Cook hits fifty before rain returns
Alastair Cook and Andrew Strauss guided England safely to 89 without loss in the 8.5 overs possible on the third, drizzly day at Lord's, with Cook notching a smooth fifty. New Zealand's bowlers stuck to their task well but, although their lines were reasonably disciplined, both Chris Martin and Kyle Mills carelessly gifted four no-balls. There was no play between lunch and the close, however, and with continued bursts of showers, the umpires were forced to make the players - and fans - sit and wait until it was officially called off at 5.15pm.
As has been the story of the Test match so far, the start of play was delayed by 25 minutes. Yesterday it was bad light, today the drizzle persisted, but once they got out into the middle, Strauss and Cook batted solidly and tidily. Martin, continuing from the Nursery End, was a little too wide to Cook, allowing him to back-cut him past the slips for an easy three, while pushing singles out to cover.
At the Pavilion End, Mills looked in good rhythm, though there was little swing available in spite of the consistently overcast conditions. A wider delivery to Cook was dispatched for a rare four, a thumping cover drive to bring up a composed 79-ball fifty - his second against New Zealand and third at Lord's.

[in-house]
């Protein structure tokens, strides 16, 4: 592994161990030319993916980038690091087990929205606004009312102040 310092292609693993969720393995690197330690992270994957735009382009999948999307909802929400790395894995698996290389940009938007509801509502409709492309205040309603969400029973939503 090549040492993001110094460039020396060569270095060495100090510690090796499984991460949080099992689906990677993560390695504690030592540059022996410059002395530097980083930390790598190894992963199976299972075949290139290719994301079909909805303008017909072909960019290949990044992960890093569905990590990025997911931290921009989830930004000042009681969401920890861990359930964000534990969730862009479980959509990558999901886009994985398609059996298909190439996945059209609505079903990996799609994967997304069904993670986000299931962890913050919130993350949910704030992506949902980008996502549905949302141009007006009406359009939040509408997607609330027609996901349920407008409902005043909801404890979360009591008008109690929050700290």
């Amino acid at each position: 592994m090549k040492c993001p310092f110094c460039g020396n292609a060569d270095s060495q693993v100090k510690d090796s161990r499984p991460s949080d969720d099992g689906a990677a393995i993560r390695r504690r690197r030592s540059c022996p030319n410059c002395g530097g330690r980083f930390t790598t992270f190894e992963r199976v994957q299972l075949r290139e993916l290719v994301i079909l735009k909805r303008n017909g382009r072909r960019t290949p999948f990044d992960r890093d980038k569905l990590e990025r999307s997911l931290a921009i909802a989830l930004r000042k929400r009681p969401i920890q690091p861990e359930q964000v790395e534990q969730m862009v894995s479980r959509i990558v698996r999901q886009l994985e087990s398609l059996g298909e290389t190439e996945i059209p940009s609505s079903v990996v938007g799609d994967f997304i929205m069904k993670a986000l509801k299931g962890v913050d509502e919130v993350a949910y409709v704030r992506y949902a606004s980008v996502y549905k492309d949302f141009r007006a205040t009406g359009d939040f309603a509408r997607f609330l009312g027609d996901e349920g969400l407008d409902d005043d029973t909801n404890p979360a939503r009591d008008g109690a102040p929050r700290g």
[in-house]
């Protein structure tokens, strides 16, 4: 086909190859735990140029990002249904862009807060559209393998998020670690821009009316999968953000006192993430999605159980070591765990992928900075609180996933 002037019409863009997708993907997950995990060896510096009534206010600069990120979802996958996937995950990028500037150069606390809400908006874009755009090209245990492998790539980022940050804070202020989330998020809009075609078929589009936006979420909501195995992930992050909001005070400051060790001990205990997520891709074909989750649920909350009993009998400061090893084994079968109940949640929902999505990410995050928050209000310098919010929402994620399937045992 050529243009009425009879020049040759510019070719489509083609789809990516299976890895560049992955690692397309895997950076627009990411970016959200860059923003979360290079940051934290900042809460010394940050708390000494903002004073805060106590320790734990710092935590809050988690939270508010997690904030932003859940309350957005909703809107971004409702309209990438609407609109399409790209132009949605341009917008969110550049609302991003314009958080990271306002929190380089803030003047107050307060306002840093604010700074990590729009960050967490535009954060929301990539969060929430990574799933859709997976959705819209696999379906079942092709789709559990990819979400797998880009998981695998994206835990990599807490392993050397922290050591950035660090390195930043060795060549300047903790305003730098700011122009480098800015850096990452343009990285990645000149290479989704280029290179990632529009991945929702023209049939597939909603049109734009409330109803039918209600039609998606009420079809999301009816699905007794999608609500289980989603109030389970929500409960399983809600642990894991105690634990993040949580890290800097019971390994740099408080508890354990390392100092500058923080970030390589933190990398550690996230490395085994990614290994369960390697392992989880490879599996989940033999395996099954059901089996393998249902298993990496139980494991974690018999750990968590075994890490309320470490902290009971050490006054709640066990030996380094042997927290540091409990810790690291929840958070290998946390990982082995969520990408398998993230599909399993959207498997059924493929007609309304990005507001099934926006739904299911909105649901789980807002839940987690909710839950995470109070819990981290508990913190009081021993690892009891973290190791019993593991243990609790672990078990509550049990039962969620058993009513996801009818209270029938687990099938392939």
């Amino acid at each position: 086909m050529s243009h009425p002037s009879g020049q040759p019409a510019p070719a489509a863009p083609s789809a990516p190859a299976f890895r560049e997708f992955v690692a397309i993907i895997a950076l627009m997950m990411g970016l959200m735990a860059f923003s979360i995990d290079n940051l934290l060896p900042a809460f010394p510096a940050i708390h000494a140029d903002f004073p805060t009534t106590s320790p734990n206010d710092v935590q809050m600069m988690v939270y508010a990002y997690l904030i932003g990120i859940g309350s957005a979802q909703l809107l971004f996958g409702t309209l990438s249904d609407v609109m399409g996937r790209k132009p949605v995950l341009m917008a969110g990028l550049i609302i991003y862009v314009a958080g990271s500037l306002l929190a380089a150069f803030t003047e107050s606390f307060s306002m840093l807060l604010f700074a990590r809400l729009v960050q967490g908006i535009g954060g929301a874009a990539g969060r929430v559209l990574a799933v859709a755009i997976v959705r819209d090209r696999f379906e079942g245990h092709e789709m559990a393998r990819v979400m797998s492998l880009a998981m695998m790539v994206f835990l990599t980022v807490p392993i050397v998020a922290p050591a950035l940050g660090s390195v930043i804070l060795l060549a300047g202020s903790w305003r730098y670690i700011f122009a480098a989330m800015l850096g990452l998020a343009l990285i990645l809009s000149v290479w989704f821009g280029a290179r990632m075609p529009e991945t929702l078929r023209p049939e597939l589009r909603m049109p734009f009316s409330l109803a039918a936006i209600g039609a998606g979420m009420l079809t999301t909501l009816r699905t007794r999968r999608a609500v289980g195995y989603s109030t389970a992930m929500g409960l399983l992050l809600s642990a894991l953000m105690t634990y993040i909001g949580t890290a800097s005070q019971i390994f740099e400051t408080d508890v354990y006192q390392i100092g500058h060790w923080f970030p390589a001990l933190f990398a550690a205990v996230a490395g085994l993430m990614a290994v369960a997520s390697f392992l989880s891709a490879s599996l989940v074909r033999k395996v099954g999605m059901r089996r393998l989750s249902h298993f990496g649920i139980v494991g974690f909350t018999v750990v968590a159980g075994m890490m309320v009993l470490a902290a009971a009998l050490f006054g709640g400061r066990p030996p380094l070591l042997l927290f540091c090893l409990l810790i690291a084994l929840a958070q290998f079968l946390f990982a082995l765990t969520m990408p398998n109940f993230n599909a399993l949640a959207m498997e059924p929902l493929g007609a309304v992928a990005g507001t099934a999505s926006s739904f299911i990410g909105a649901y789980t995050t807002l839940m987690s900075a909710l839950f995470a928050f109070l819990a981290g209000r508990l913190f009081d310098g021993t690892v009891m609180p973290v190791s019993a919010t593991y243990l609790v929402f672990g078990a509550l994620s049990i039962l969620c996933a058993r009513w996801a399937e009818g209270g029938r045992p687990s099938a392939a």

Strauss, who made his debut here against New Zealand four years ago, looked somewhere back to his best. Showing excellent judgement of his off-stump, defending cautiously, he forced Martin to bowl at his stumps and subsequently picked him off through midwicket for easy singles. This was the Strauss of old: biding his time and not looking to take New Zealand's attack apart, although he did uppercut a Martin bouncer over the slips. The very next ball, he unwisely attempted the same shot to a slightly fuller and quicker delivery, and rightly chastised himself.
There were few alarms for England, however, and they will be frustrated - as were a three-quarters-full Lord's - that they couldn't reassert their authority. The forecast for the final two days, however, is far better.
Will Luke is a staff writer at Cricinfo